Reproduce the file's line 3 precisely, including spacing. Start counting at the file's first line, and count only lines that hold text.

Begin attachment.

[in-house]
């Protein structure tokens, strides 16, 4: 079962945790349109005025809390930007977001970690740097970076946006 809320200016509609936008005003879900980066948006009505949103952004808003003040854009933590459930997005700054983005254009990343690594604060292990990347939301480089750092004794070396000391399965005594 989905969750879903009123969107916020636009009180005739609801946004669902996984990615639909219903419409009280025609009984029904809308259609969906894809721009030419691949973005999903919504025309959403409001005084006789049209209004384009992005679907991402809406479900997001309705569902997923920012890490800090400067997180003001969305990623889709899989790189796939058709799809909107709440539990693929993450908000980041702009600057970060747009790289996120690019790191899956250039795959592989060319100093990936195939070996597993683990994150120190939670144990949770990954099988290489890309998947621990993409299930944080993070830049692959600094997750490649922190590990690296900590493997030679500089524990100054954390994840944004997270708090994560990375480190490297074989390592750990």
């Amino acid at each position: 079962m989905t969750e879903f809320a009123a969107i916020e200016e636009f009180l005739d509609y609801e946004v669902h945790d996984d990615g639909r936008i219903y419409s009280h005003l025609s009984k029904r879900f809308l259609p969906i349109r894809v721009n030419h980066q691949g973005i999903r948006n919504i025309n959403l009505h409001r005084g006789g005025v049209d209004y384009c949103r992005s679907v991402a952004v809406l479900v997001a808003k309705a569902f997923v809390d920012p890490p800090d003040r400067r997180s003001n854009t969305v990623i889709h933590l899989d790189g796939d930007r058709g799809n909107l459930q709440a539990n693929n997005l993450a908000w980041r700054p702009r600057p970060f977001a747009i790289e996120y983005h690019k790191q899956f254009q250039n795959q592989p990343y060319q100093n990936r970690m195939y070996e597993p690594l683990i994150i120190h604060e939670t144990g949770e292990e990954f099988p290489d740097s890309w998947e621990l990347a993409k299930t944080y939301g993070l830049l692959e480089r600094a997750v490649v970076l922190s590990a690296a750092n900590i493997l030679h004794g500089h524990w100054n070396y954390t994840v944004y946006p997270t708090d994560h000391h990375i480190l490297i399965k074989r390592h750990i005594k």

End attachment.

């Amino acid at each position: 079962m989905t969750e879903f809320a009123a969107i916020e200016e636009f009180l005739d509609y609801e946004v669902h945790d996984d990615g639909r936008i219903y419409s009280h005003l025609s009984k029904r879900f809308l259609p969906i349109r894809v721009n030419h980066q691949g973005i999903r948006n919504i025309n959403l009505h409001r005084g006789g005025v049209d209004y384009c949103r992005s679907v991402a952004v809406l479900v997001a808003k309705a569902f997923v809390d920012p890490p800090d003040r400067r997180s003001n854009t969305v990623i889709h933590l899989d790189g796939d930007r058709g799809n909107l459930q709440a539990n693929n997005l993450a908000w980041r700054p702009r600057p970060f977001a747009i790289e996120y983005h690019k790191q899956f254009q250039n795959q592989p990343y060319q100093n990936r970690m195939y070996e597993p690594l683990i994150i120190h604060e939670t144990g949770e292990e990954f099988p290489d740097s890309w998947e621990l990347a993409k299930t944080y939301g993070l830049l692959e480089r600094a997750v490649v970076l922190s590990a690296a750092n900590i493997l030679h004794g500089h524990w100054n070396y954390t994840v944004y946006p997270t708090d994560h000391h990375i480190l490297i399965k074989r390592h750990i005594k």